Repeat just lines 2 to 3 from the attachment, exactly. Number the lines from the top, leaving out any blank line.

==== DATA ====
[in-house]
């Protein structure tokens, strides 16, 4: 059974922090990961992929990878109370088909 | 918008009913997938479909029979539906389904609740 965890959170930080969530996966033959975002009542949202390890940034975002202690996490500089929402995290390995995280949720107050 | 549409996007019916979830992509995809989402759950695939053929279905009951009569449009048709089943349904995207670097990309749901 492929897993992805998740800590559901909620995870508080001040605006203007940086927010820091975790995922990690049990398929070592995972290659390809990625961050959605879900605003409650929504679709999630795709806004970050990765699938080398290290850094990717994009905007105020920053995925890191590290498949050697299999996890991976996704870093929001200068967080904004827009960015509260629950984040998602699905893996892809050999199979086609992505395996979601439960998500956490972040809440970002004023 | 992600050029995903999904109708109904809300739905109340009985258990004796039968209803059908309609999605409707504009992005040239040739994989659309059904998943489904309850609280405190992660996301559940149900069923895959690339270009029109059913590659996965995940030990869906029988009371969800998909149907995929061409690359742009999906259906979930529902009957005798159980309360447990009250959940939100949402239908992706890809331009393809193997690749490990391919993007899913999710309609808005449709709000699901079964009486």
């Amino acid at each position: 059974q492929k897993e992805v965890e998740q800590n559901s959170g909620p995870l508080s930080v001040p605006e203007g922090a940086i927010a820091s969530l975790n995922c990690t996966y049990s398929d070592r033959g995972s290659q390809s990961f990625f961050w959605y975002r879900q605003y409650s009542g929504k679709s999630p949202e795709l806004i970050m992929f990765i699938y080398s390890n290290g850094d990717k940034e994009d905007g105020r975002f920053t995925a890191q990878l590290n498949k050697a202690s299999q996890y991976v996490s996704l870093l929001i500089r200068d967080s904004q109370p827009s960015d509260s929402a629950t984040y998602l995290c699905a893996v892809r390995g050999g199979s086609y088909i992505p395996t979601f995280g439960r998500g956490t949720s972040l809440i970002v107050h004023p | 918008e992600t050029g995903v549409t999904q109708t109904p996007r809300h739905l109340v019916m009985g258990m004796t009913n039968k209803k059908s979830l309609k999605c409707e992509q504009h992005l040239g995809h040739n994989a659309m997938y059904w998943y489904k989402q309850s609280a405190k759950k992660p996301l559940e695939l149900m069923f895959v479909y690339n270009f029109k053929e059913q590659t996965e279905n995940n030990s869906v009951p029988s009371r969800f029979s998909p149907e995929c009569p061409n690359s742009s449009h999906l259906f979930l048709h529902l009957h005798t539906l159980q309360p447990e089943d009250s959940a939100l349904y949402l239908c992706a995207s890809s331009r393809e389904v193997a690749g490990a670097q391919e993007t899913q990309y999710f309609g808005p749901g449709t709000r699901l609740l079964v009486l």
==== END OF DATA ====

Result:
């Protein structure tokens, strides 16, 4: 059974922090990961992929990878109370088909 | 918008009913997938479909029979539906389904609740 965890959170930080969530996966033959975002009542949202390890940034975002202690996490500089929402995290390995995280949720107050 | 549409996007019916979830992509995809989402759950695939053929279905009951009569449009048709089943349904995207670097990309749901 492929897993992805998740800590559901909620995870508080001040605006203007940086927010820091975790995922990690049990398929070592995972290659390809990625961050959605879900605003409650929504679709999630795709806004970050990765699938080398290290850094990717994009905007105020920053995925890191590290498949050697299999996890991976996704870093929001200068967080904004827009960015509260629950984040998602699905893996892809050999199979086609992505395996979601439960998500956490972040809440970002004023 | 992600050029995903999904109708109904809300739905109340009985258990004796039968209803059908309609999605409707504009992005040239040739994989659309059904998943489904309850609280405190992660996301559940149900069923895959690339270009029109059913590659996965995940030990869906029988009371969800998909149907995929061409690359742009999906259906979930529902009957005798159980309360447990009250959940939100949402239908992706890809331009393809193997690749490990391919993007899913999710309609808005449709709000699901079964009486």
């Amino acid at each position: 059974q492929k897993e992805v965890e998740q800590n559901s959170g909620p995870l508080s930080v001040p605006e203007g922090a940086i927010a820091s969530l975790n995922c990690t996966y049990s398929d070592r033959g995972s290659q390809s990961f990625f961050w959605y975002r879900q605003y409650s009542g929504k679709s999630p949202e795709l806004i970050m992929f990765i699938y080398s390890n290290g850094d990717k940034e994009d905007g105020r975002f920053t995925a890191q990878l590290n498949k050697a202690s299999q996890y991976v996490s996704l870093l929001i500089r200068d967080s904004q109370p827009s960015d509260s929402a629950t984040y998602l995290c699905a893996v892809r390995g050999g199979s086609y088909i992505p395996t979601f995280g439960r998500g956490t949720s972040l809440i970002v107050h004023p | 918008e992600t050029g995903v549409t999904q109708t109904p996007r809300h739905l109340v019916m009985g258990m004796t009913n039968k209803k059908s979830l309609k999605c409707e992509q504009h992005l040239g995809h040739n994989a659309m997938y059904w998943y489904k989402q309850s609280a405190k759950k992660p996301l559940e695939l149900m069923f895959v479909y690339n270009f029109k053929e059913q590659t996965e279905n995940n030990s869906v009951p029988s009371r969800f029979s998909p149907e995929c009569p061409n690359s742009s449009h999906l259906f979930l048709h529902l009957h005798t539906l159980q309360p447990e089943d009250s959940a939100l349904y949402l239908c992706a995207s890809s331009r393809e389904v193997a690749g490990a670097q391919e993007t899913q990309y999710f309609g808005p749901g449709t709000r699901l609740l079964v009486l």